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J Infect Dis. 2020 Feb 18;221(5):721-728. doi: 10.1093/infdis/jiz508.

Long-term Immunogenicity of Measles Vaccine: An Italian Retrospective Cohort Study.

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Department of Biomedical Science and Human Oncology, Aldo Moro University of Bari, Bari, Italy.
Hygiene Department, Bari Policlinico General Hospital, Bari, Italy.



Levels of antibodies induced by the measles virus-containing vaccine have been shown to decline over time, but there is no formal recommendation about testing immunized subjects (in particular, healthcare workers [HCWs]) to investigate the persistence of measles immunoglobulin G (IgG).


This study aims to evaluate the long-term immunogenicity of measles vaccine in a sample of medical students and residents of the University of Bari who attended the Hygiene Department for a biological risk assessment (April 2014-June 2018).


Two thousand immunized (2 doses of measles-mumps-rubella [MMR] vaccine) students and residents were tested; 305 of these (15%) did not show protective anti-measles IgG. This proportion was higher among subjects who received vaccination at ≤15 months (20%) than in those who received vaccination at 16-23 months (17%) and at ≥24 months (10%) (P < .0001). After an MMR vaccine booster dose, we noted a seroconversion of 74% of seronegative HCWs. The overall seroconversion rate after a second dose (booster) was 93%. No serious adverse events were noted after the booster doses.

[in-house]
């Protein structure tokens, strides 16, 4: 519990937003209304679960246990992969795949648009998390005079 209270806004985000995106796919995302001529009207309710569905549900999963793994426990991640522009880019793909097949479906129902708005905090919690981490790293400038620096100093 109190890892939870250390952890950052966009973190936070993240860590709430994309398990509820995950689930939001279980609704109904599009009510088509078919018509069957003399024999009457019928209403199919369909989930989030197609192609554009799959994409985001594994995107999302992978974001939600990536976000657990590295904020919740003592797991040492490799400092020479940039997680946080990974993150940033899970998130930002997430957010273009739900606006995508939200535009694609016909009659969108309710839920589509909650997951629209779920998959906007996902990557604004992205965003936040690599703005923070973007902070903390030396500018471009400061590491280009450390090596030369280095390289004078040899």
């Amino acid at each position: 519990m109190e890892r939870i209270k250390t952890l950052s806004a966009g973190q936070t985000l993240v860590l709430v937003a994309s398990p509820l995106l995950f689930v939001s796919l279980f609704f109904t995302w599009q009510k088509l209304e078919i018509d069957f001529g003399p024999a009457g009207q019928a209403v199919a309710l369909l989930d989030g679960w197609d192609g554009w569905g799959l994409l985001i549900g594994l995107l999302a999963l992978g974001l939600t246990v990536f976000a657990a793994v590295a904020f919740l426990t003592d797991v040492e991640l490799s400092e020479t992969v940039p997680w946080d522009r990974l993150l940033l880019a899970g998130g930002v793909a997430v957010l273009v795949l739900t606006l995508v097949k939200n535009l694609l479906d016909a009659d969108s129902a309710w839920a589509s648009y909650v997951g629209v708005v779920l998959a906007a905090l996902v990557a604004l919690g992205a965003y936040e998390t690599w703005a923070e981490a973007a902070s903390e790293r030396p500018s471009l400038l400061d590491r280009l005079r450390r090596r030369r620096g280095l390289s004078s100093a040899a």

An important proportion of subjects immunized for measles do not show a protective IgG titer in the 10 years after vaccination. Our management strategy seems consistent with the purpose of evidencing immunological memory.


healthcare workers; booster dose; duration of immunization


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